Dysbiosis and the need for balance

When it comes to a healthy gut microbiome, balance is key. The gut microbiota plays a significant role in the development of most human diseases if it is caught off-kilter. Most illnesses are associated with disruptions in the composition and function of the bacterial colonies residing in the gut, also known as dysbiosis[iii].

Common features of dysbiosis

Typically, dysbiosis is associated with at least one of the following:

  • A reduction in microbiota diversity
  • A loss of good bacteria
  • An increased growth of harmful or pathogenic bacteria

What causes dysbiosis?

Dysbiosis has been linked to a wide variety of conditions, including:

  • Crohn’s Disease
  • Ulcerative colitis
  • Autism
  • Obesity
  • Colorectal cancer
  • Allergies
  • Type 1 and 2 diabetes[iv]

But what really causes it?

An imbalanced gut can be caused by environmental factors, genes, or even your lifestyle. For example, a diet high in sugar and low in fibre can promote an environment where harmful bacteria dominate, triggering inflammation and a weakened intestinal barrier[v]. Taking antibiotics can also disrupt your microbiome by ridding your gut of its health-promoting residents.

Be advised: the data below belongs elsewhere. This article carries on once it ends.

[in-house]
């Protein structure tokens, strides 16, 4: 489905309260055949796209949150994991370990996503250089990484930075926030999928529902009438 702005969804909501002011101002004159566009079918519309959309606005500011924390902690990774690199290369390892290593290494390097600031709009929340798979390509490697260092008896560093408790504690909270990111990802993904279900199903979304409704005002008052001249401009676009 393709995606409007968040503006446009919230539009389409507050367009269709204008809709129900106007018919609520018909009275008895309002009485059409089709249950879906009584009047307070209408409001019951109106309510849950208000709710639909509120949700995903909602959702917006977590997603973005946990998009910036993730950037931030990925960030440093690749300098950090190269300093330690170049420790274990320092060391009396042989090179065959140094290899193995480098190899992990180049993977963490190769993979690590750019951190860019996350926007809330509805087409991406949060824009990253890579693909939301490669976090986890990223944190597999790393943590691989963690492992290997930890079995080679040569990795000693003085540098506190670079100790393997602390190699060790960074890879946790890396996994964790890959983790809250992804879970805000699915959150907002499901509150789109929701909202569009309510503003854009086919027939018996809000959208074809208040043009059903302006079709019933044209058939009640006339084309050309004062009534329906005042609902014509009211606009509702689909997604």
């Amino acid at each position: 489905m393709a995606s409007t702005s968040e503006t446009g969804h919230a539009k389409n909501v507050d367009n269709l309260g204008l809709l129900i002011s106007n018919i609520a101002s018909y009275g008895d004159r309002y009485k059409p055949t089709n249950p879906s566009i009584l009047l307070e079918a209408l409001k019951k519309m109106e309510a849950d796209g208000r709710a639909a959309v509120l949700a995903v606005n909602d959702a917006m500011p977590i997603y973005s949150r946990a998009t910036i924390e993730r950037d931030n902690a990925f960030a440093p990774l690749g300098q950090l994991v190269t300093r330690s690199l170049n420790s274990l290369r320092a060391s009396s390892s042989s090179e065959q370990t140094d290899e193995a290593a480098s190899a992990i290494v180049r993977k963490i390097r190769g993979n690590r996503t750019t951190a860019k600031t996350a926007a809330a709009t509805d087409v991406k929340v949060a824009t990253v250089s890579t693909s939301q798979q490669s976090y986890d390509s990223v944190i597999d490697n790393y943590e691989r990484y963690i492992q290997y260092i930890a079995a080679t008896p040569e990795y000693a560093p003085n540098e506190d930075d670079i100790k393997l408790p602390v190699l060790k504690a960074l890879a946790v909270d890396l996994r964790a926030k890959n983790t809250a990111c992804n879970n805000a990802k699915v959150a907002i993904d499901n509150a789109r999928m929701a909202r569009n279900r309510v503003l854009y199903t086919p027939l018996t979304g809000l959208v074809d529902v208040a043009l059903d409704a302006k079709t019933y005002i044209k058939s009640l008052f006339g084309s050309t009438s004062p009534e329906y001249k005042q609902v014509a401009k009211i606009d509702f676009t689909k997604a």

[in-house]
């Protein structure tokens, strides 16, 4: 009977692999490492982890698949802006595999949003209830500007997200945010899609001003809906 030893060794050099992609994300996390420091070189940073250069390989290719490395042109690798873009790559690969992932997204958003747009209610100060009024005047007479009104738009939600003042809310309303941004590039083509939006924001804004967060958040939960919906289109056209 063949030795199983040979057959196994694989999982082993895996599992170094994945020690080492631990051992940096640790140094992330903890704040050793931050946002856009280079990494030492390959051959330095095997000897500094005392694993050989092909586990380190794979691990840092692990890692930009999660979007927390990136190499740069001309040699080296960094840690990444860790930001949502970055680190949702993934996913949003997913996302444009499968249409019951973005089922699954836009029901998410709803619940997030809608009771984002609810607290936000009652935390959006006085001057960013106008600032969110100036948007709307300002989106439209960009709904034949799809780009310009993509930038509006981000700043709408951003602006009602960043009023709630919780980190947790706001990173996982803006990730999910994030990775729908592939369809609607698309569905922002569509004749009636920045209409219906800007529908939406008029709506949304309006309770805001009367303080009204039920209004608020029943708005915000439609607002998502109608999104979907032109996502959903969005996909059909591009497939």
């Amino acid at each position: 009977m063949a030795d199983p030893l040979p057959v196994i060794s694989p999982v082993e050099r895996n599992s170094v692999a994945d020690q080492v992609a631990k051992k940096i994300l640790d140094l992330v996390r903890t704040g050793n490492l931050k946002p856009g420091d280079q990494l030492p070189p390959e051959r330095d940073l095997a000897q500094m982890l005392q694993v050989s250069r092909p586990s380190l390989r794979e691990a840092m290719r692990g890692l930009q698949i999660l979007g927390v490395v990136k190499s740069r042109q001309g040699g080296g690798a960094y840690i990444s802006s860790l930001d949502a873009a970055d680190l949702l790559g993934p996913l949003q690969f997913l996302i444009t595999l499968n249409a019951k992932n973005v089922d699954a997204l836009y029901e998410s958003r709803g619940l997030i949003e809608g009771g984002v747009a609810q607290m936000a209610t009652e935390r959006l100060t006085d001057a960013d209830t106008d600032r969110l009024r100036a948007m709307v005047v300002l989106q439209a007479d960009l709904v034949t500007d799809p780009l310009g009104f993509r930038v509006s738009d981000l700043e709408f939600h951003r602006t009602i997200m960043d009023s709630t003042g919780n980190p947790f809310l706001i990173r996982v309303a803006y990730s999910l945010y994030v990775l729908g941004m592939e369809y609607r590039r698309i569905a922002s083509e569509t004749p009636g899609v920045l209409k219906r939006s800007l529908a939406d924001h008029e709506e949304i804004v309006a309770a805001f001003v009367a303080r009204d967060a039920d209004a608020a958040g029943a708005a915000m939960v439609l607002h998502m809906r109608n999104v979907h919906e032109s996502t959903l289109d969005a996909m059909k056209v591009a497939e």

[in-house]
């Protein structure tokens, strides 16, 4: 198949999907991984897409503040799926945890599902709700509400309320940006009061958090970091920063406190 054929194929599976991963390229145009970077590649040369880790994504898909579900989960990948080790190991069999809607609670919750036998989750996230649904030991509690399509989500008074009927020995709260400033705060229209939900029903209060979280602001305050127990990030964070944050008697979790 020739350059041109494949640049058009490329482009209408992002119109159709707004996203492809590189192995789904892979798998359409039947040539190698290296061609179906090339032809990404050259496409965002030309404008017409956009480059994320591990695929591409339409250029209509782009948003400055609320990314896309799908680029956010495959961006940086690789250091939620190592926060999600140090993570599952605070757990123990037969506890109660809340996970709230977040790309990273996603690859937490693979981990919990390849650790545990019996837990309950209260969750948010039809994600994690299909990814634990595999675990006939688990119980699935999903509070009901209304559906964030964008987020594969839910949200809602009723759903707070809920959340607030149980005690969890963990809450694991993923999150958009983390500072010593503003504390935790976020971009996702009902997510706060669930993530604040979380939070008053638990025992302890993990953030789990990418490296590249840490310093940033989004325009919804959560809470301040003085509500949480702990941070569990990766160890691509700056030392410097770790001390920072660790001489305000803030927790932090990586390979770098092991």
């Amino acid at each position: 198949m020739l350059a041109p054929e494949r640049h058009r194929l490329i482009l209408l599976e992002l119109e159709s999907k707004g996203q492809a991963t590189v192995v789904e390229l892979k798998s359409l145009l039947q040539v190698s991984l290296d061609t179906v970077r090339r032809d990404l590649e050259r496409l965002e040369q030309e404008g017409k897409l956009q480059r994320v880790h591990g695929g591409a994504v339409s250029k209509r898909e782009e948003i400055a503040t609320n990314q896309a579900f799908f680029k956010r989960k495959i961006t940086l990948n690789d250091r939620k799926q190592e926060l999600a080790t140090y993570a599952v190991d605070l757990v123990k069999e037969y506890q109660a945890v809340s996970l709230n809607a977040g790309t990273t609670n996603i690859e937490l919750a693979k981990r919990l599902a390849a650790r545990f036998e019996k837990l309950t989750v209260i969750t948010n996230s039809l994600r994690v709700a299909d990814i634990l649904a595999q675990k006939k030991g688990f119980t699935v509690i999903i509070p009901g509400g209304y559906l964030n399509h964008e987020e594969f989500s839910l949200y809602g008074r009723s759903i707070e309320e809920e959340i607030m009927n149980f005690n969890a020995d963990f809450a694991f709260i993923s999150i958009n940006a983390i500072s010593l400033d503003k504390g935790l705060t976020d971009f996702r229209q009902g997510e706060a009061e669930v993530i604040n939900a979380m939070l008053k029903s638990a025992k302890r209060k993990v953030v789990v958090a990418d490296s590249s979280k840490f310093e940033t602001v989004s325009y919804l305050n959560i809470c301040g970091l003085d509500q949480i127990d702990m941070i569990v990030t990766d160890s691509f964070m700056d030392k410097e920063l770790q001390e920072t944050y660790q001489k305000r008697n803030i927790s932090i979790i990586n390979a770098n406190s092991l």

All these factors can stir up a recipe for disaster that not only directly impacts your gut health, but can have a wider, detrimental effect on the rest of your body and wellbeing.

How can we restore balance?

To limit the trauma of dysbiosis on your body, there are things you can do to help restore calm. Many of the strategies proposed in the scientific literature include the administration of probiotics (health-promoting microbes), prebiotics (the indigestible fibre that acts as a food source for probiotics), and synbiotics (a combination of pre-and probiotics).